John F. Kennedy Center for the Performing Arts 14 April 2024 - Yo-Yo Ma and Kathryn Stott |

Yo-Yo Ma and Kathryn Stott

John F. Kennedy Center for the Performing Arts, Washington, D.C., USA
Sunday 14 April 2024

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Important Info
Type: Classical Concert
City: Washington, D.C., USA
Starts at: 16:00
César Franck: Cello Sonata in A major, FWV 8
Dmitri Shostakovich: Cello Sonata in D minor, Op.40
Gabriel Fauré: Berceuse, Op.16
Antonín Dvořák: Gypsy Songs: Songs My Mother Taught Me (Když mne stará matka zpívat), Op.55 no.4
Gabriel Fauré: Papillon, Op. 77
Sérgio Assad: Menino
Nadia Boulanger: Cantique
Arvo Pärt: Spiegel im Spiegel

Extraordinary cellist and beloved music ambassador Yo-Yo Ma returns to the Kennedy Center for a lively Concert Hall recital with longtime musical partner, British pianist Kathryn Stott. For more than 30 years, the duo has “...developed a wonderfully warm and mutually responsive musical partnership that has blossomed in performances that are both generous and incisive” (NPR).

The evening’s repertoire includes Dvořák’s tender and reflective Songs My Mother Taught Me, Arvo Pärt’s exquisite and haunting Spiegel im Spiegel, Brazilian composer Sergio Assad’s Menino, Fauré’s fleeting "Papillon" ("Butterfly"), Op. 77, Shostakovich’s eminently lyrical Cello Sonata in D minor, Op. 40, and more.

Ma and Stott share a notable interpretative equality, as heard on numerous albums, including their 2020 Songs of Comfort and Hope in response to the COVID-19 pandemic. The pair have traveled the globe together and as individual artists, performing in venues spanning the world’s finest concert halls and everywhere in between. They have been longtime friends of Washington Performing Arts and it is a pleasure to welcome them back for their first duo concert with us since 2010.

Venue Info

John F. Kennedy Center for the Performing Arts - Washington, D.C.
Location   2700 F Street

The John F. Kennedy Center for the Performing Arts (formally called the John F. Kennedy Memorial Center for the Performing Arts, and commonly referred to as the Kennedy Center) is the United States National Cultural Center, located on the Potomac River, adjacent to the Watergate complex in Washington, D.C., named in 1964 as a memorial to President John F. Kennedy. Opened on September 8, 1971, the performing arts center is a multi-dimensional facility: it produces a wide array of performances encompassing the genres of theater, dance, ballet, and orchestral, chamber, jazz, popular, and folk music; offers multi-media performances for adults and children; and is a nexus of performing arts education.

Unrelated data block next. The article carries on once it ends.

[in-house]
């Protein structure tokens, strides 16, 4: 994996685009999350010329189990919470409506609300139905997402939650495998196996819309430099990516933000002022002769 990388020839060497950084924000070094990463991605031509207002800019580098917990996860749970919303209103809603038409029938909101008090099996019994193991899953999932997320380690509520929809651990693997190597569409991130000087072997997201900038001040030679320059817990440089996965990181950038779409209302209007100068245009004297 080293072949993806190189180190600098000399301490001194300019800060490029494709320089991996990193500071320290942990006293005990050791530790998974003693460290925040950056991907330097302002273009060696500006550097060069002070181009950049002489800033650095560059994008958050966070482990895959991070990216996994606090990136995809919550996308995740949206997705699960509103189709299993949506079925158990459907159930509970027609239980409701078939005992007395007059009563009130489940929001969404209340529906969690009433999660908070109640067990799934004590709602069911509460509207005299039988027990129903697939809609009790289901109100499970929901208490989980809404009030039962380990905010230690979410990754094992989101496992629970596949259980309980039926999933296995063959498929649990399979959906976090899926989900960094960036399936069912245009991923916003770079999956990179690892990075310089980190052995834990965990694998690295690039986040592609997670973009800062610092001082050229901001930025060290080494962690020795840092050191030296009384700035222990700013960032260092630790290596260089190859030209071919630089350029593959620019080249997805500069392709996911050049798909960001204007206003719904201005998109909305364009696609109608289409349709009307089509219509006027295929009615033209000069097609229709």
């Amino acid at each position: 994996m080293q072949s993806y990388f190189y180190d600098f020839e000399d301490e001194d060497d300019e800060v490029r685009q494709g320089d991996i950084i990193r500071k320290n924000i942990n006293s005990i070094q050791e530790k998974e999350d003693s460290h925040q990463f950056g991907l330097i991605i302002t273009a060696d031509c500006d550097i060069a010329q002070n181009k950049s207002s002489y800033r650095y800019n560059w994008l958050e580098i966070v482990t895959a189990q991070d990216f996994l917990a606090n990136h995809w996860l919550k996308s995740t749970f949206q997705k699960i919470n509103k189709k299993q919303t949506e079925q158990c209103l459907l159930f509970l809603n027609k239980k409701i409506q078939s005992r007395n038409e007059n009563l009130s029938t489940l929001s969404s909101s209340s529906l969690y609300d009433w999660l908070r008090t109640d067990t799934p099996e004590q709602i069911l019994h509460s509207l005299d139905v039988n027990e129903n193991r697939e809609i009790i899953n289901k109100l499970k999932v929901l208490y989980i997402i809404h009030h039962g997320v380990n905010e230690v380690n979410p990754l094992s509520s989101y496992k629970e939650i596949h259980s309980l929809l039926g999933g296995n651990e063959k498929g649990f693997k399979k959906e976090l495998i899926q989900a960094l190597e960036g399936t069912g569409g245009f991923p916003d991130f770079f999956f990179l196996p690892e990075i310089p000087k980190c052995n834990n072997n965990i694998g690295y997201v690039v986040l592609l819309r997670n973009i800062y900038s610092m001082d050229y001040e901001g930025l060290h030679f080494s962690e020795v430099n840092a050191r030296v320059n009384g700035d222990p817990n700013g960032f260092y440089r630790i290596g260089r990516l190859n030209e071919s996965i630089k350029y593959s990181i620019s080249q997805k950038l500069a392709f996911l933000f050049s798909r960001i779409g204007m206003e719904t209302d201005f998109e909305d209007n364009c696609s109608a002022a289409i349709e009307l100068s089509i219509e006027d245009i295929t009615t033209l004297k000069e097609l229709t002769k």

In addition to the approximately 3,500 performances held annually for audiences totaling nearly two million, the center hosts touring productions and television and radio broadcasts that, collectively, are seen by 20 million more. Now in its 45th season, the center presents music, dance and theater and supports artists in the creation of new work. With its artistic affiliate, the National Symphony Orchestra, the center's achievements as a commissioner, producer, and nurturer of developing artists have resulted in over 200 theatrical productions, dozens of new ballets, operas, and musical works.

Authorized by the 1958 National Cultural Center Act of Congress, which requires that its programming be sustained through private funds, the center represents a public–private partnership. Its activities include educational and outreach initiatives, almost entirely funded through ticket sales and gifts from individuals, corporations, and private foundations.

The building, designed by architect Edward Durell Stone, was constructed by Philadelphia contractor John McShain, and is administered as a bureau of the Smithsonian Institution. An earlier design proposal called for a more curvy, spaceship-inspired building similar to how the Watergate complex appears today.

It receives annual federal funding to pay for its maintenance and operation.

Important Info
Type: Classical Concert
City: Washington, D.C., USA
Starts at: 16:00
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